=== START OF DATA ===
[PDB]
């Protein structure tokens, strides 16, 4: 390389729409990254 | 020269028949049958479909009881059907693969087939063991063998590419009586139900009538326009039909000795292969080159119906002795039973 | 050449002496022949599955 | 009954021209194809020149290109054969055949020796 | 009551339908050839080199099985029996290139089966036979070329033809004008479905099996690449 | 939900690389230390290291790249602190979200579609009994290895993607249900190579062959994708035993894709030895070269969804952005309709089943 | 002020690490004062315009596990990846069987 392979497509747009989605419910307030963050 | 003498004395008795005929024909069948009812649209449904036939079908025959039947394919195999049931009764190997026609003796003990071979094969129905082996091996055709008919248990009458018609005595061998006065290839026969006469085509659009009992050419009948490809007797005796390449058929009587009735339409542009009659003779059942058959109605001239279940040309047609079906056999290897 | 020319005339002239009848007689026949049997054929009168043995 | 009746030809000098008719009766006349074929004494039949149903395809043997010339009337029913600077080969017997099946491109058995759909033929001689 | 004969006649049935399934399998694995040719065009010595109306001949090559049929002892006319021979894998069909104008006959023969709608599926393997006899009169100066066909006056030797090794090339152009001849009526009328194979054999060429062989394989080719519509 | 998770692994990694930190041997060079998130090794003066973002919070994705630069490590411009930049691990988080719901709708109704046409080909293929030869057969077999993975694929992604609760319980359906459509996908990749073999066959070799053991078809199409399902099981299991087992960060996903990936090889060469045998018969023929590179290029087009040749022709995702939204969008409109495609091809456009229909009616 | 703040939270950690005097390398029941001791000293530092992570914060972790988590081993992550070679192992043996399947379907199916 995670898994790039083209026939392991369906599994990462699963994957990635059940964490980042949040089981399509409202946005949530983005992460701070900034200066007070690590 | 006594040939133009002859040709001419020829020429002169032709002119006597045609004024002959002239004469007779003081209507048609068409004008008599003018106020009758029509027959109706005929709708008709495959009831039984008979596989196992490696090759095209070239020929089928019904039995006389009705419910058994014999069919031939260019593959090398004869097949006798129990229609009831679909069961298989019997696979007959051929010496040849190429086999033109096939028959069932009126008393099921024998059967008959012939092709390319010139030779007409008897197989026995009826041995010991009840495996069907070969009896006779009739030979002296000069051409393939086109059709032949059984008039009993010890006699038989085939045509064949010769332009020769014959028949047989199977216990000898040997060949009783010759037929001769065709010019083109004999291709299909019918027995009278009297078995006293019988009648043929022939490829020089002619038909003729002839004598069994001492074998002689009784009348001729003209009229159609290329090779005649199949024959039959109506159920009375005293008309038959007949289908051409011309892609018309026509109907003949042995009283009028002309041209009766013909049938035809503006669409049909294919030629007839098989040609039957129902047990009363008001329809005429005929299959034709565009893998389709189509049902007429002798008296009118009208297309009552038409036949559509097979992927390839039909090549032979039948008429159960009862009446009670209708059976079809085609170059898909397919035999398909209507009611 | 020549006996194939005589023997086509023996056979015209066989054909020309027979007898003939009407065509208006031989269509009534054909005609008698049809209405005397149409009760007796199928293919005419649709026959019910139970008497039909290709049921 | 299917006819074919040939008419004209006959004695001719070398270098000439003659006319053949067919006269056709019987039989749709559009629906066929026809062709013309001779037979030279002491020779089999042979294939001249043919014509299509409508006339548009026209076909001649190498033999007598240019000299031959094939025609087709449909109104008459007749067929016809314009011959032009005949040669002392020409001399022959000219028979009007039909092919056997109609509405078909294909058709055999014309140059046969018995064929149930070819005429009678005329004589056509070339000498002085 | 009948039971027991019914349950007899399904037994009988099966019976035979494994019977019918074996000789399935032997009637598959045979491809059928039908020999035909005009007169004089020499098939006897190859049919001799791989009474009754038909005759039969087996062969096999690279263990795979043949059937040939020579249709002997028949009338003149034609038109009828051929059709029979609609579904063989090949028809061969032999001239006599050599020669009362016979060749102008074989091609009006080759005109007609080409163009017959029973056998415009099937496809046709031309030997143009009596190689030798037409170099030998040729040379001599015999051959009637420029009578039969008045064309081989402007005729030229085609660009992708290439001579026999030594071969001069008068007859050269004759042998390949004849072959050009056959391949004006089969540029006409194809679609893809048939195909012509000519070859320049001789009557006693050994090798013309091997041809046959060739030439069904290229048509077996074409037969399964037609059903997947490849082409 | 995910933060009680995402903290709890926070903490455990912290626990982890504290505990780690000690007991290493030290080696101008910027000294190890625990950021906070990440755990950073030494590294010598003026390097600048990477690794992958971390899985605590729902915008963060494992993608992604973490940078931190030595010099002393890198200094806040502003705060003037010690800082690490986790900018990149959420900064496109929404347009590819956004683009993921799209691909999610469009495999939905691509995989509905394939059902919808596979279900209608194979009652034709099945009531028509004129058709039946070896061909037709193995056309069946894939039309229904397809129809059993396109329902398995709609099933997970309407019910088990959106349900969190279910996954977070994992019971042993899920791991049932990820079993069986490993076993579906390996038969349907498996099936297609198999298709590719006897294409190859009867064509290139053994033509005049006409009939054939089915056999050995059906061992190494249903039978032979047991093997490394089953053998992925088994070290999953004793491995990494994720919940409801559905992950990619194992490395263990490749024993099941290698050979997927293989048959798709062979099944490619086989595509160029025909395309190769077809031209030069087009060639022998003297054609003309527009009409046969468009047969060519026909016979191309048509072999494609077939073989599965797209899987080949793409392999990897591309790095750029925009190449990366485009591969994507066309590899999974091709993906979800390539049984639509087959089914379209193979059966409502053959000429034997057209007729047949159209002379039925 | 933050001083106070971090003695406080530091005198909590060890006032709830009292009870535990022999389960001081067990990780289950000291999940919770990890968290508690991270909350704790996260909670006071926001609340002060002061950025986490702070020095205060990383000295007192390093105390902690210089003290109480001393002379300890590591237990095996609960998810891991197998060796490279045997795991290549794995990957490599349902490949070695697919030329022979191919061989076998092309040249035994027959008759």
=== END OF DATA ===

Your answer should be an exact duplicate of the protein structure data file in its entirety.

[PDB]
């Protein structure tokens, strides 16, 4: 390389729409990254 | 020269028949049958479909009881059907693969087939063991063998590419009586139900009538326009039909000795292969080159119906002795039973 | 050449002496022949599955 | 009954021209194809020149290109054969055949020796 | 009551339908050839080199099985029996290139089966036979070329033809004008479905099996690449 | 939900690389230390290291790249602190979200579609009994290895993607249900190579062959994708035993894709030895070269969804952005309709089943 | 002020690490004062315009596990990846069987 392979497509747009989605419910307030963050 | 003498004395008795005929024909069948009812649209449904036939079908025959039947394919195999049931009764190997026609003796003990071979094969129905082996091996055709008919248990009458018609005595061998006065290839026969006469085509659009009992050419009948490809007797005796390449058929009587009735339409542009009659003779059942058959109605001239279940040309047609079906056999290897 | 020319005339002239009848007689026949049997054929009168043995 | 009746030809000098008719009766006349074929004494039949149903395809043997010339009337029913600077080969017997099946491109058995759909033929001689 | 004969006649049935399934399998694995040719065009010595109306001949090559049929002892006319021979894998069909104008006959023969709608599926393997006899009169100066066909006056030797090794090339152009001849009526009328194979054999060429062989394989080719519509 | 998770692994990694930190041997060079998130090794003066973002919070994705630069490590411009930049691990988080719901709708109704046409080909293929030869057969077999993975694929992604609760319980359906459509996908990749073999066959070799053991078809199409399902099981299991087992960060996903990936090889060469045998018969023929590179290029087009040749022709995702939204969008409109495609091809456009229909009616 | 703040939270950690005097390398029941001791000293530092992570914060972790988590081993992550070679192992043996399947379907199916 995670898994790039083209026939392991369906599994990462699963994957990635059940964490980042949040089981399509409202946005949530983005992460701070900034200066007070690590 | 006594040939133009002859040709001419020829020429002169032709002119006597045609004024002959002239004469007779003081209507048609068409004008008599003018106020009758029509027959109706005929709708008709495959009831039984008979596989196992490696090759095209070239020929089928019904039995006389009705419910058994014999069919031939260019593959090398004869097949006798129990229609009831679909069961298989019997696979007959051929010496040849190429086999033109096939028959069932009126008393099921024998059967008959012939092709390319010139030779007409008897197989026995009826041995010991009840495996069907070969009896006779009739030979002296000069051409393939086109059709032949059984008039009993010890006699038989085939045509064949010769332009020769014959028949047989199977216990000898040997060949009783010759037929001769065709010019083109004999291709299909019918027995009278009297078995006293019988009648043929022939490829020089002619038909003729002839004598069994001492074998002689009784009348001729003209009229159609290329090779005649199949024959039959109506159920009375005293008309038959007949289908051409011309892609018309026509109907003949042995009283009028002309041209009766013909049938035809503006669409049909294919030629007839098989040609039957129902047990009363008001329809005429005929299959034709565009893998389709189509049902007429002798008296009118009208297309009552038409036949559509097979992927390839039909090549032979039948008429159960009862009446009670209708059976079809085609170059898909397919035999398909209507009611 | 020549006996194939005589023997086509023996056979015209066989054909020309027979007898003939009407065509208006031989269509009534054909005609008698049809209405005397149409009760007796199928293919005419649709026959019910139970008497039909290709049921 | 299917006819074919040939008419004209006959004695001719070398270098000439003659006319053949067919006269056709019987039989749709559009629906066929026809062709013309001779037979030279002491020779089999042979294939001249043919014509299509409508006339548009026209076909001649190498033999007598240019000299031959094939025609087709449909109104008459007749067929016809314009011959032009005949040669002392020409001399022959000219028979009007039909092919056997109609509405078909294909058709055999014309140059046969018995064929149930070819005429009678005329004589056509070339000498002085 | 009948039971027991019914349950007899399904037994009988099966019976035979494994019977019918074996000789399935032997009637598959045979491809059928039908020999035909005009007169004089020499098939006897190859049919001799791989009474009754038909005759039969087996062969096999690279263990795979043949059937040939020579249709002997028949009338003149034609038109009828051929059709029979609609579904063989090949028809061969032999001239006599050599020669009362016979060749102008074989091609009006080759005109007609080409163009017959029973056998415009099937496809046709031309030997143009009596190689030798037409170099030998040729040379001599015999051959009637420029009578039969008045064309081989402007005729030229085609660009992708290439001579026999030594071969001069008068007859050269004759042998390949004849072959050009056959391949004006089969540029006409194809679609893809048939195909012509000519070859320049001789009557006693050994090798013309091997041809046959060739030439069904290229048509077996074409037969399964037609059903997947490849082409 | 995910933060009680995402903290709890926070903490455990912290626990982890504290505990780690000690007991290493030290080696101008910027000294190890625990950021906070990440755990950073030494590294010598003026390097600048990477690794992958971390899985605590729902915008963060494992993608992604973490940078931190030595010099002393890198200094806040502003705060003037010690800082690490986790900018990149959420900064496109929404347009590819956004683009993921799209691909999610469009495999939905691509995989509905394939059902919808596979279900209608194979009652034709099945009531028509004129058709039946070896061909037709193995056309069946894939039309229904397809129809059993396109329902398995709609099933997970309407019910088990959106349900969190279910996954977070994992019971042993899920791991049932990820079993069986490993076993579906390996038969349907498996099936297609198999298709590719006897294409190859009867064509290139053994033509005049006409009939054939089915056999050995059906061992190494249903039978032979047991093997490394089953053998992925088994070290999953004793491995990494994720919940409801559905992950990619194992490395263990490749024993099941290698050979997927293989048959798709062979099944490619086989595509160029025909395309190769077809031209030069087009060639022998003297054609003309527009009409046969468009047969060519026909016979191309048509072999494609077939073989599965797209899987080949793409392999990897591309790095750029925009190449990366485009591969994507066309590899999974091709993906979800390539049984639509087959089914379209193979059966409502053959000429034997057209007729047949159209002379039925 | 933050001083106070971090003695406080530091005198909590060890006032709830009292009870535990022999389960001081067990990780289950000291999940919770990890968290508690991270909350704790996260909670006071926001609340002060002061950025986490702070020095205060990383000295007192390093105390902690210089003290109480001393002379300890590591237990095996609960998810891991197998060796490279045997795991290549794995990957490599349902490949070695697919030329022979191919061989076998092309040249035994027959008759």